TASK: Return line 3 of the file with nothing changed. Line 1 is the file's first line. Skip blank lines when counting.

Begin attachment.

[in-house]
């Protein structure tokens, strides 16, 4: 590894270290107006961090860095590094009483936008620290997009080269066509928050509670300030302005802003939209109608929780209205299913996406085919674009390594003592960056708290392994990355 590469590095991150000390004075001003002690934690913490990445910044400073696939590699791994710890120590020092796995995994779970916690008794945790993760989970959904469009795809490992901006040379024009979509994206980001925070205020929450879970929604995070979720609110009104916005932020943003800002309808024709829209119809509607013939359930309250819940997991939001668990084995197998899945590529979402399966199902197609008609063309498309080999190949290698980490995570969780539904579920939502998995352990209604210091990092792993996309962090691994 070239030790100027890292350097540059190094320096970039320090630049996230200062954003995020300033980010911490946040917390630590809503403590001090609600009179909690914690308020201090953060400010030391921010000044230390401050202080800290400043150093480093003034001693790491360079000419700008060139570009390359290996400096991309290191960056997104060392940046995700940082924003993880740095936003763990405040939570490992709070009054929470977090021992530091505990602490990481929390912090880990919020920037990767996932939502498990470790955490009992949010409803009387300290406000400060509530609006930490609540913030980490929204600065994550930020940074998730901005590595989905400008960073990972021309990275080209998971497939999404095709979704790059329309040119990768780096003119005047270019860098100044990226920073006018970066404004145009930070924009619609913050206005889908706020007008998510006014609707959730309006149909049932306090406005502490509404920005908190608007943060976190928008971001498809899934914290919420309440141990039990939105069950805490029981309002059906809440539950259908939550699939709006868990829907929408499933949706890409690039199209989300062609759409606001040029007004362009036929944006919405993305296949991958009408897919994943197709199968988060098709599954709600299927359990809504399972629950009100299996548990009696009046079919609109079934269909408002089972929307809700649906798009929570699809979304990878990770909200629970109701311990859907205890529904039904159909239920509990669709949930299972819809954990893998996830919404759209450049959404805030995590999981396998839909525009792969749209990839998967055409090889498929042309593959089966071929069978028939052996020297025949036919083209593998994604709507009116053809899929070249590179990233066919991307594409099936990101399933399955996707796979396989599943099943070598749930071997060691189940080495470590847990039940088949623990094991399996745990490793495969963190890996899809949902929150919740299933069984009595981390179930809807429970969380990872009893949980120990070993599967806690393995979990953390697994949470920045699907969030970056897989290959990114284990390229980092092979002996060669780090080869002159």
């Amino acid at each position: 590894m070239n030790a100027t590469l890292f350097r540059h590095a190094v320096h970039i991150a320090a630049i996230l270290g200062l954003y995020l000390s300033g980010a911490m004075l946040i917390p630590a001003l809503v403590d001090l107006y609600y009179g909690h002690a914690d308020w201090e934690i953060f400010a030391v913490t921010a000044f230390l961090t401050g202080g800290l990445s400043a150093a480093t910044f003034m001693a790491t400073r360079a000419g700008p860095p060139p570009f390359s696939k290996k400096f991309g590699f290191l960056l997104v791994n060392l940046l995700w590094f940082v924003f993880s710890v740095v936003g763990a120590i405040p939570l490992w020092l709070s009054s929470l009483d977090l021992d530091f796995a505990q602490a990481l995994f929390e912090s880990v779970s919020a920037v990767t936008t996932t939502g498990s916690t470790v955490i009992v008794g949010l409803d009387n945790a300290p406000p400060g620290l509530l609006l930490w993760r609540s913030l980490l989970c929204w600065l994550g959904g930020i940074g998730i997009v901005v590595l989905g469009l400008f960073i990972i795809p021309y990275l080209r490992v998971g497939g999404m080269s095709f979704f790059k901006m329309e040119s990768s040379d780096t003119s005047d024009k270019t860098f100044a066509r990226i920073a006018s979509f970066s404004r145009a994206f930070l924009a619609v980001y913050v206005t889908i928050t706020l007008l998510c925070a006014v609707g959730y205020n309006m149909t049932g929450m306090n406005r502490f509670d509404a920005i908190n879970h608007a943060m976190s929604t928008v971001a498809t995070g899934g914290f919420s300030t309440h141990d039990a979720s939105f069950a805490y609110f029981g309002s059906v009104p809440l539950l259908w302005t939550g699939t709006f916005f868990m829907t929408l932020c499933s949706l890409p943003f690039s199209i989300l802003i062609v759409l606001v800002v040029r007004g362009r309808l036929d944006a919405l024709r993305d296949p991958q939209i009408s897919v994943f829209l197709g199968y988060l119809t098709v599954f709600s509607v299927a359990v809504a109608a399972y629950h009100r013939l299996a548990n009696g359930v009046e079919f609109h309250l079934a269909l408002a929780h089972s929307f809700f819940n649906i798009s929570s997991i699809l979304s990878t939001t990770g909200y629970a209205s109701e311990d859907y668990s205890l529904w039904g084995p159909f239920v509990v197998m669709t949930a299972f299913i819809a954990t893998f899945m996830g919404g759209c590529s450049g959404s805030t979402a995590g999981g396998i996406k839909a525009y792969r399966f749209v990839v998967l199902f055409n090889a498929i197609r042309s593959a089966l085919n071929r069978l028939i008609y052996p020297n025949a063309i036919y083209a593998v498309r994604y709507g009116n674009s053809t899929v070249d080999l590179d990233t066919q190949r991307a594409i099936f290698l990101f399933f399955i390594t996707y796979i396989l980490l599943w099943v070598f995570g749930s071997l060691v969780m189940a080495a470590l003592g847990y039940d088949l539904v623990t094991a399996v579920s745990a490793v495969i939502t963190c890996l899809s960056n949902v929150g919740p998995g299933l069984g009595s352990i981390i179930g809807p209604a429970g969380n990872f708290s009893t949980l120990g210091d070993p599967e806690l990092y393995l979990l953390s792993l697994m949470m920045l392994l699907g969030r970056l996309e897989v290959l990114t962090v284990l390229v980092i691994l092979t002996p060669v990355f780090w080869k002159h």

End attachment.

């Amino acid at each position: 590894m070239n030790a100027t590469l890292f350097r540059h590095a190094v320096h970039i991150a320090a630049i996230l270290g200062l954003y995020l000390s300033g980010a911490m004075l946040i917390p630590a001003l809503v403590d001090l107006y609600y009179g909690h002690a914690d308020w201090e934690i953060f400010a030391v913490t921010a000044f230390l961090t401050g202080g800290l990445s400043a150093a480093t910044f003034m001693a790491t400073r360079a000419g700008p860095p060139p570009f390359s696939k290996k400096f991309g590699f290191l960056l997104v791994n060392l940046l995700w590094f940082v924003f993880s710890v740095v936003g763990a120590i405040p939570l490992w020092l709070s009054s929470l009483d977090l021992d530091f796995a505990q602490a990481l995994f929390e912090s880990v779970s919020a920037v990767t936008t996932t939502g498990s916690t470790v955490i009992v008794g949010l409803d009387n945790a300290p406000p400060g620290l509530l609006l930490w993760r609540s913030l980490l989970c929204w600065l994550g959904g930020i940074g998730i997009v901005v590595l989905g469009l400008f960073i990972i795809p021309y990275l080209r490992v998971g497939g999404m080269s095709f979704f790059k901006m329309e040119s990768s040379d780096t003119s005047d024009k270019t860098f100044a066509r990226i920073a006018s979509f970066s404004r145009a994206f930070l924009a619609v980001y913050v206005t889908i928050t706020l007008l998510c925070a006014v609707g959730y205020n309006m149909t049932g929450m306090n406005r502490f509670d509404a920005i908190n879970h608007a943060m976190s929604t928008v971001a498809t995070g899934g914290f919420s300030t309440h141990d039990a979720s939105f069950a805490y609110f029981g309002s059906v009104p809440l539950l259908w302005t939550g699939t709006f916005f868990m829907t929408l932020c499933s949706l890409p943003f690039s199209i989300l802003i062609v759409l606001v800002v040029r007004g362009r309808l036929d944006a919405l024709r993305d296949p991958q939209i009408s897919v994943f829209l197709g199968y988060l119809t098709v599954f709600s509607v299927a359990v809504a109608a399972y629950h009100r013939l299996a548990n009696g359930v009046e079919f609109h309250l079934a269909l408002a929780h089972s929307f809700f819940n649906i798009s929570s997991i699809l979304s990878t939001t990770g909200y629970a209205s109701e311990d859907y668990s205890l529904w039904g084995p159909f239920v509990v197998m669709t949930a299972f299913i819809a954990t893998f899945m996830g919404g759209c590529s450049g959404s805030t979402a995590g999981g396998i996406k839909a525009y792969r399966f749209v990839v998967l199902f055409n090889a498929i197609r042309s593959a089966l085919n071929r069978l028939i008609y052996p020297n025949a063309i036919y083209a593998v498309r994604y709507g009116n674009s053809t899929v070249d080999l590179d990233t066919q190949r991307a594409i099936f290698l990101f399933f399955i390594t996707y796979i396989l980490l599943w099943v070598f995570g749930s071997l060691v969780m189940a080495a470590l003592g847990y039940d088949l539904v623990t094991a399996v579920s745990a490793v495969i939502t963190c890996l899809s960056n949902v929150g919740p998995g299933l069984g009595s352990i981390i179930g809807p209604a429970g969380n990872f708290s009893t949980l120990g210091d070993p599967e806690l990092y393995l979990l953390s792993l697994m949470m920045l392994l699907g969030r970056l996309e897989v290959l990114t962090v284990l390229v980092i691994l092979t002996p060669v990355f780090w080869k002159h």